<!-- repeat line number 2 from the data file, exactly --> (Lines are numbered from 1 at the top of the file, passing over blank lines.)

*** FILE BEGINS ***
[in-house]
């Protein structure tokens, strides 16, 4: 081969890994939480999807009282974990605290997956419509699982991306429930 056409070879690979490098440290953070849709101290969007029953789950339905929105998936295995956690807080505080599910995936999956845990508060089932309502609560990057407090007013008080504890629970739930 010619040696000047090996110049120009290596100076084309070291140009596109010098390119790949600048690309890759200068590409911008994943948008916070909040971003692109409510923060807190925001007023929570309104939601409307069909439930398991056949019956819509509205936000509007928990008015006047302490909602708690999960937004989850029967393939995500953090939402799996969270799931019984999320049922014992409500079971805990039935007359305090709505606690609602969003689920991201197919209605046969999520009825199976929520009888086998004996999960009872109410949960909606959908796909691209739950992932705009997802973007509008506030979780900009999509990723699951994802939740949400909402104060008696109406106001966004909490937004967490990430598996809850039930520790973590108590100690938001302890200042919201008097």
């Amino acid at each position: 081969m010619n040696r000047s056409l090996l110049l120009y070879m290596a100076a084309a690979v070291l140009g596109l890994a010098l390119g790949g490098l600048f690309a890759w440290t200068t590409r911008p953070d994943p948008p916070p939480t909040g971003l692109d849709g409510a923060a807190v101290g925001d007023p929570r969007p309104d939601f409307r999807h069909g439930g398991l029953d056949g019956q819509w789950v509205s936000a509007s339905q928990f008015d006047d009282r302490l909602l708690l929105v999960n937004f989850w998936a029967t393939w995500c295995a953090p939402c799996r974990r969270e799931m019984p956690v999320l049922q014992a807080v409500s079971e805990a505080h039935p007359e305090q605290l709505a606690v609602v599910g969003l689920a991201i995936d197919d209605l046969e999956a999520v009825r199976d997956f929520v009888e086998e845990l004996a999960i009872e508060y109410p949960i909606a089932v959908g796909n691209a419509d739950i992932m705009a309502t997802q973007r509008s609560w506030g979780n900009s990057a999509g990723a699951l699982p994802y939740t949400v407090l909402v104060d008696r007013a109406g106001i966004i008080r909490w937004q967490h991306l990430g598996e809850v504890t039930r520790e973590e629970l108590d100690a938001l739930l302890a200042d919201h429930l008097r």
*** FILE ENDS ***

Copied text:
């Protein structure tokens, strides 16, 4: 081969890994939480999807009282974990605290997956419509699982991306429930 056409070879690979490098440290953070849709101290969007029953789950339905929105998936295995956690807080505080599910995936999956845990508060089932309502609560990057407090007013008080504890629970739930 010619040696000047090996110049120009290596100076084309070291140009596109010098390119790949600048690309890759200068590409911008994943948008916070909040971003692109409510923060807190925001007023929570309104939601409307069909439930398991056949019956819509509205936000509007928990008015006047302490909602708690999960937004989850029967393939995500953090939402799996969270799931019984999320049922014992409500079971805990039935007359305090709505606690609602969003689920991201197919209605046969999520009825199976929520009888086998004996999960009872109410949960909606959908796909691209739950992932705009997802973007509008506030979780900009999509990723699951994802939740949400909402104060008696109406106001966004909490937004967490990430598996809850039930520790973590108590100690938001302890200042919201008097």